Durban II Diary: Part 1 - packing
It's 5:47 AM in the City of Angels and I am up early to make sure I get everything - from Ethernet cable to Lipitor - packed for my short week in Geneva. I leave about noon. Cameraman Andrew Bridgewater, who is accompanying me, had the heavy lifting, figuratively and literally, jamming tons of equipment (yesterday at PJTV hq) in a Pelican case the size of sleeper trunk. It will be fun trying to get that past the Air France check-in scales without paying an overage equal to or exceeding the AIG bailout.
Meanwhile, I have been following the unfolding drama surrounding my destination - the Durban Review Conference, an event called by the UN to "review" the results of its controversial "anti-racism" conference and Israel-bash in Durban, South Africa back in 2001. The US has still not said definitively whether it is attending Durban II. Canada, Italy and Israel are not. The EU is equivocating, but leaning toward going. We do know, however, that Mahmoud Ahmadinejad is attending. The Iranian president is speaking to the assembly and holding a press conference on Monday afternoon. My credentials are supposed to admit me.
In the midst of this Iran has just convicted Iranian-American journalist Roxana Saberi of spying. This is a case we have been following closely on PJTV. Perhaps this development will help the US make up its mind not to come. We shall see. According to The Guardian: The US has dismissed the charges against Saberi, who has reported for the BBC and America's National Public Radio (NPR), as "baseless and without foundation". The US secretary of state, Hillary Clinton, expressed concern about the case and called for her release.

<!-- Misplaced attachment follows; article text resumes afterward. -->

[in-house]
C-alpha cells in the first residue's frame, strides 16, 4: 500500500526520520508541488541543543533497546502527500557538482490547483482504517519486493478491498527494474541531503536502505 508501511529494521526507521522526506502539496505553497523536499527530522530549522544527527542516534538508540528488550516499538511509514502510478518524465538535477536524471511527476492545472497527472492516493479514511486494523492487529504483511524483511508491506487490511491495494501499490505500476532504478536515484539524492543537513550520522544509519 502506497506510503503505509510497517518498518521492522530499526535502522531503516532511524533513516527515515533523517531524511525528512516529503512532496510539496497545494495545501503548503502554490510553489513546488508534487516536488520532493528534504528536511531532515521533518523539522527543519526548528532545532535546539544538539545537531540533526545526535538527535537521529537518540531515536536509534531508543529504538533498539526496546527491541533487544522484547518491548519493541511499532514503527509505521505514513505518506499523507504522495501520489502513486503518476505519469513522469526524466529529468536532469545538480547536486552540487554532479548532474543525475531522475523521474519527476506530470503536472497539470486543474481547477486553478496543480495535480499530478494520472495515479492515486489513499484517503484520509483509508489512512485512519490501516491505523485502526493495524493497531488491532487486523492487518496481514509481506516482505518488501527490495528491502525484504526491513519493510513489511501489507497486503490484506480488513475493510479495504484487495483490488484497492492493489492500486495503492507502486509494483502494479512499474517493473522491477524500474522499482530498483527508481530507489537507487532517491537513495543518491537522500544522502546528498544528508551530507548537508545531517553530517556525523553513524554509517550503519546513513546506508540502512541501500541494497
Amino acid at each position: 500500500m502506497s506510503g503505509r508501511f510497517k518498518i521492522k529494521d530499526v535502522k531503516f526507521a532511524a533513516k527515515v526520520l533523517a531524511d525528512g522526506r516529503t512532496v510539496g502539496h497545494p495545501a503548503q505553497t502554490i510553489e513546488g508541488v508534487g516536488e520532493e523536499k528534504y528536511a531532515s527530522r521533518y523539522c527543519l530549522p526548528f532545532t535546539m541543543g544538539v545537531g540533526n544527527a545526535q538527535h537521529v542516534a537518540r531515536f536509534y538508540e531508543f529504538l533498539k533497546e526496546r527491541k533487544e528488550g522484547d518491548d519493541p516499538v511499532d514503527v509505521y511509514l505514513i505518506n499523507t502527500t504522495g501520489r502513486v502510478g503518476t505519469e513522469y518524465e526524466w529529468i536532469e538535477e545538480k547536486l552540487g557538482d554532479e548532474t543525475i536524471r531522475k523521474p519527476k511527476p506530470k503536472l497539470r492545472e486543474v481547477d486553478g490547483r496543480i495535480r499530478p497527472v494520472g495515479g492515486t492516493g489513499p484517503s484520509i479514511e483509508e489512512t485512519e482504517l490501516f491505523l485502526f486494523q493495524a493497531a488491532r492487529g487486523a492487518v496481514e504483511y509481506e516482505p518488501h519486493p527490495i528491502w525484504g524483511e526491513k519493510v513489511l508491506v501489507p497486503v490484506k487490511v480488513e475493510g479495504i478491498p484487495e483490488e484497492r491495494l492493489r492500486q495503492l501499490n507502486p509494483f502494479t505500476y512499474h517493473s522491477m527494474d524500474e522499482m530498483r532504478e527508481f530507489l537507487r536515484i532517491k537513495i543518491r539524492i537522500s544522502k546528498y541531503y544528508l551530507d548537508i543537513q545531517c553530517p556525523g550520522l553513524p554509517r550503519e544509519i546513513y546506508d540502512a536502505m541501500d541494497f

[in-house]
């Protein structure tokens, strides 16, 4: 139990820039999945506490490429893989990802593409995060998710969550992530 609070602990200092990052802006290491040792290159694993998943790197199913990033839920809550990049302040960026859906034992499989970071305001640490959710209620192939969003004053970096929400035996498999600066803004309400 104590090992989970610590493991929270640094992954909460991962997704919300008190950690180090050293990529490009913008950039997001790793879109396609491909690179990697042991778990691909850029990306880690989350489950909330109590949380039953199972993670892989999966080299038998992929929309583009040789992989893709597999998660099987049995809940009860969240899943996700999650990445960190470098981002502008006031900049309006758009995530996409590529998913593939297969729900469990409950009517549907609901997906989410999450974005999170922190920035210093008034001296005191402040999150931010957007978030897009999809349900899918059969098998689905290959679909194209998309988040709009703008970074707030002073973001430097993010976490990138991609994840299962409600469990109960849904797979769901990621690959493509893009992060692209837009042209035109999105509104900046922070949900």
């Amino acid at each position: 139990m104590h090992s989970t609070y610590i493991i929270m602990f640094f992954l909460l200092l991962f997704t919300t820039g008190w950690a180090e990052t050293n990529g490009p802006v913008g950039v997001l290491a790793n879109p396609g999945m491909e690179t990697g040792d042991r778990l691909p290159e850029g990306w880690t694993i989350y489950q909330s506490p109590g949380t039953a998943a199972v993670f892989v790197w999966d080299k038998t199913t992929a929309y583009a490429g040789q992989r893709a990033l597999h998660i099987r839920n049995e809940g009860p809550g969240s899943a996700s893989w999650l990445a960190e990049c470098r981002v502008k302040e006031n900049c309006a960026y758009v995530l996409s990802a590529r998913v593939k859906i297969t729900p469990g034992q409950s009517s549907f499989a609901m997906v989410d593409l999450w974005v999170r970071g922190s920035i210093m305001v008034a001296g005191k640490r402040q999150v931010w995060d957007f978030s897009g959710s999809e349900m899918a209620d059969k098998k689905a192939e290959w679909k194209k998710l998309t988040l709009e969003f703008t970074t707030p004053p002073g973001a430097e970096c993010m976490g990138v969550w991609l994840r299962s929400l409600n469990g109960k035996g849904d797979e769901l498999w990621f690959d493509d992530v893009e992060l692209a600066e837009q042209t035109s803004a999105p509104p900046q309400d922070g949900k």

Hmm.... The BBC and NPR - now there's a good cover for an American spy, if there ever was one. [How about the Guardian itself?-ed. Even better.] But I am kidding here. I wish Ms. Saberi only the best in getting out of her eight-year sentence. I've seen people after they've come out of Tehran's Evin Prison and let's put it this way: Whatever you might read of the "tortures of Gitmo" in our media, forget about it. This is the real deal. You come out limping with your face resembling a cubist painting - if you make it out at all.
That's related to another reason I woke up early this morning - and have for the last few days. I haven't been sleeping well because I fear that I am going to be getting a heavy dose of a reality I have not had to confront personally in my many decades of life: anti-Semitism. Sure, I know a great deal about it and have written about it in books and films. But as an American Jew I have lived a privileged existence. During recent years especially, this country treats the Jewish people magnificently. It is a wonderful place for us to live. At the Durban Review Conference I will be face-to-face with, interacting with and possibly even interviewing, people who despise me because of my ethnicity or religion (even though I am almost entirely secular). That can keep you up at night.
And now back to packing. [Don't forget your Kindle.-ed. It's a thirteen-flight. It's charged up and ready to go.]
UPDATE WALKING OUT THE DOOR: The latest from Reuters is that the US will not attend the conference, excerpt perhaps as an observer. I cannot help but think that the overnight Saberi conviction referenced above has played a role in this. The Iranians, particularly their hardliners that of course include Ayatollah Khamenei, have sent a signal to Obama. We'll find out if he's listening.